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increase available disc/partition space...

Discussion in 'Linux and Unix' started by TRS-80 vet, Nov 10, 2007.

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  1. TRS-80 vet

    TRS-80 vet Account Closed Thread Starter

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    In addition, Disk Usage Analyzer shows file system capacity '37.6G'.
    Gotta' increase that, without gettin' windows in a wad (dual load/ubuntu edgy eft/vista).

    Easiest way? It's a 120G hdd, new/empty.

    Thanks
     
  2. saikee

    saikee

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    To alter the partition boundary is a specialised application.

    For Xp you can purchase a proprietary software like Partition Magic or use the free Linux Live CD like Gparted or Parted Magic. Both have been proved pretty reliable for resizing XP boundary. Use the latest versions as they are more capable and faster.

    The partition should be defraged first and each task should be carried out first, system rebooted to check the health before moving onto another task. For example change the size first and move the partition bodily in a separate task (if needed).
     
  3. RobLinux

    RobLinux

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    Vista can do it itself : http://vistarewired.com/2007/02/16/how-to-resize-a-partition-in-windows-vista/

    I did this last week on the main OS partition, it shrunk it by 1/2. I couldn't get it to free up more space than that, despite running without swap file, and defragging.

    After defragging, I didn't bother rebooting, and it was all fine. But I was quite happy to re-install OS from DVD if it went wrong.
     
  4. TRS-80 vet

    TRS-80 vet Account Closed Thread Starter

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    Thanks for the info...

    If done from within vista, will ubuntu by default have access to to the additional space?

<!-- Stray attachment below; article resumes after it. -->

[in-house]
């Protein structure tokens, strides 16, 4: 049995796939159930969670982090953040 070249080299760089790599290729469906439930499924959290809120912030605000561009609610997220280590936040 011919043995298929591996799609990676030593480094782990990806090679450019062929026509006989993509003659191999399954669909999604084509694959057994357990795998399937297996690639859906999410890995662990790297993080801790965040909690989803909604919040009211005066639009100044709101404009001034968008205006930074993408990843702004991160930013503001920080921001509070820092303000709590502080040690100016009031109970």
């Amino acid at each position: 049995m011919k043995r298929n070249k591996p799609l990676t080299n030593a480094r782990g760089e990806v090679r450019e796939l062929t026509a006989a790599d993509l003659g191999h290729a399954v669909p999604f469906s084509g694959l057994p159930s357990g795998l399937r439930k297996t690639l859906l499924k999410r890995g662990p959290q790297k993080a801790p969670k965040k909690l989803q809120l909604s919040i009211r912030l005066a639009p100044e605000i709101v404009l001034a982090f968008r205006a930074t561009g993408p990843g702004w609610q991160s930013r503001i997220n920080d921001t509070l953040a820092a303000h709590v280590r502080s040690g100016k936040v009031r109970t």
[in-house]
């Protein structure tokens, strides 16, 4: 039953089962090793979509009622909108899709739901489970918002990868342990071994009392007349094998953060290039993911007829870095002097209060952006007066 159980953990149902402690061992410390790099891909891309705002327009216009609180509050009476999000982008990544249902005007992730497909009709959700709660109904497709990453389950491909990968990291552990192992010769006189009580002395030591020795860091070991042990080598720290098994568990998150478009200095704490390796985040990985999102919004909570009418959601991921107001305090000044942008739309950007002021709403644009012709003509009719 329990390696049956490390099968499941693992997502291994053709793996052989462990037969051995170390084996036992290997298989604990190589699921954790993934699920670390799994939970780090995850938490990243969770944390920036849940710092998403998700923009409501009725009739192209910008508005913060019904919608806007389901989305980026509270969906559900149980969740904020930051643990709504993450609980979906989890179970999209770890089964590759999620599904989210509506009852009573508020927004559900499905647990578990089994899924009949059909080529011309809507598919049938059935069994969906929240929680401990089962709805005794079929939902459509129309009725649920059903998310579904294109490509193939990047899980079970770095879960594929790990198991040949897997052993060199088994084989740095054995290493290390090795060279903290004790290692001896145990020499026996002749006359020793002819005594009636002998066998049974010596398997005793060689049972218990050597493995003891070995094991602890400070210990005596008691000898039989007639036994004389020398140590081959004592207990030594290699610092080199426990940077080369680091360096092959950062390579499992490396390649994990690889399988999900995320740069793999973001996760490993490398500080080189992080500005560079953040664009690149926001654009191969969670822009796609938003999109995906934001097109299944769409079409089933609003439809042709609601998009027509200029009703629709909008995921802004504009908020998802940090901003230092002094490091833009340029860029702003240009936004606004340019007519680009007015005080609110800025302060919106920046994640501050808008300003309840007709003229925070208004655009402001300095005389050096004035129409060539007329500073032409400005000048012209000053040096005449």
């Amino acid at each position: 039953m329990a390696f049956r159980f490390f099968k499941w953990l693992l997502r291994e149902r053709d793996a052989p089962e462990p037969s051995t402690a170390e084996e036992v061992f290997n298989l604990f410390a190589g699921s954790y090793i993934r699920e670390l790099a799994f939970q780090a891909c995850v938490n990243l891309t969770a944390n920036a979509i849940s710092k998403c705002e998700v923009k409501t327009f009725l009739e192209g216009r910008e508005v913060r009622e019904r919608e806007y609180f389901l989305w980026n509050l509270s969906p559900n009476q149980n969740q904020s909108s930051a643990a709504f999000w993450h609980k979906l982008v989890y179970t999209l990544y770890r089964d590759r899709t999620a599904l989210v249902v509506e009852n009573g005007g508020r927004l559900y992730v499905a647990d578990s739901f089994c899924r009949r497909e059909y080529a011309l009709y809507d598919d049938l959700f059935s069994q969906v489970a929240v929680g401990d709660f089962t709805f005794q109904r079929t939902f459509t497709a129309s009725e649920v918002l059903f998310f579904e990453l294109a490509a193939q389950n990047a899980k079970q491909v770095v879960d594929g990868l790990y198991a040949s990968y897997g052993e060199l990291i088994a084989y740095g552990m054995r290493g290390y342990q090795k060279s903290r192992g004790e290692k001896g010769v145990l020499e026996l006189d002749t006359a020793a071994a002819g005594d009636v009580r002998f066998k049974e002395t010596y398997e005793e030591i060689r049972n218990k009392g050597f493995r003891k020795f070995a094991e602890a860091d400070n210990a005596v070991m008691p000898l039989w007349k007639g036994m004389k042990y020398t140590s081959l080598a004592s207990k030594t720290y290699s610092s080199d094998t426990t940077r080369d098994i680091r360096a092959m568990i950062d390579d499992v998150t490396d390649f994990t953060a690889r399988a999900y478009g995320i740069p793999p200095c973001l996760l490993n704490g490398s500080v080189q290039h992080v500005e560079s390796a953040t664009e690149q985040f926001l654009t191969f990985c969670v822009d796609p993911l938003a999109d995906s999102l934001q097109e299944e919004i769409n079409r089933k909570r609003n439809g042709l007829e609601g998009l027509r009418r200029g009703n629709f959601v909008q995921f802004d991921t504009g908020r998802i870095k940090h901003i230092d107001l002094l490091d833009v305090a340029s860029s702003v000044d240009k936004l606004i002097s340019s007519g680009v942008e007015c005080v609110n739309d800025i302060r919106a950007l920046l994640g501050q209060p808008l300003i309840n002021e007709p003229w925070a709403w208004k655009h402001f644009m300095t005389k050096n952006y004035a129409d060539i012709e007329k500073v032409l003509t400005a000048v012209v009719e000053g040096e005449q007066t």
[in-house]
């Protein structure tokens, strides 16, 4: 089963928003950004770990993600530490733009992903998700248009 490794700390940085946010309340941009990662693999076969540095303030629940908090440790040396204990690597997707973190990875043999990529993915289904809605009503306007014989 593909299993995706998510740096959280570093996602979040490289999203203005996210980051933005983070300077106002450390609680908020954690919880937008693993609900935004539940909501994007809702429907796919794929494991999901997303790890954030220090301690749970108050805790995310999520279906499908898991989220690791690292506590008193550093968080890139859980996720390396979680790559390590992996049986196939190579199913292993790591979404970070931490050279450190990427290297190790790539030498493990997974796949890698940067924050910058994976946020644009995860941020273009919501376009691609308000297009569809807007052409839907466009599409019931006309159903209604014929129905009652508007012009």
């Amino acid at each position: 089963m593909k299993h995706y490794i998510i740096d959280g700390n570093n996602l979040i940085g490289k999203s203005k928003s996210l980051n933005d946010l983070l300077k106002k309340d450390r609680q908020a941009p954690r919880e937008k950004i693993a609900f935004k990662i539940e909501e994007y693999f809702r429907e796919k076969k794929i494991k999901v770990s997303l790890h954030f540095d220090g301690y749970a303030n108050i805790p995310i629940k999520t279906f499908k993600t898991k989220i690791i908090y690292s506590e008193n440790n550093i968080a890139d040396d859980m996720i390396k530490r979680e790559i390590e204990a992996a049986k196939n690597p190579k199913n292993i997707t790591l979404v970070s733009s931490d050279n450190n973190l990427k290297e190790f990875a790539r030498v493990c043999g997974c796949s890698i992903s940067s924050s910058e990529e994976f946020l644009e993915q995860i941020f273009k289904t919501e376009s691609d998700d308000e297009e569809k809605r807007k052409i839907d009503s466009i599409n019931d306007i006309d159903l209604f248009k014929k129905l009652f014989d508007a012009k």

Or will that partition have to be adjusted also, while booted in ubuntu?

    Thanks
     
  5. saikee

    saikee

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    No.

    Unallocated space is inaccessible by any OS until you decide to change its boundary to absorb it.
     
  6. RobLinux

    RobLinux

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    In practice that means, that you have to run a disk partitioner to create a new partition in the free space. Then create a mountable filesystem on that space.

    I wanted a FAT32 data area to have worry free shared filesystem between Vista & Linux, and swap space & data space for Linux. That meant running something like gparted, or qparted from GUI, cfdisk from command line. Then I had to write a filesytem into the partition, I think I used "mkfs -t vfat -L <LABEL> <partition device>" to create a FAT32 partition. May be it was actually the partition program that built it, as I was experimenting with those tools.

    Normally I build filesystems with scripts, so I've got records of partition tables, partition scheme; and can tweak parameters and write filesystem labels for use later in fstab(5) with LABEL=FOO rather than something like /dev/sdb5.
     
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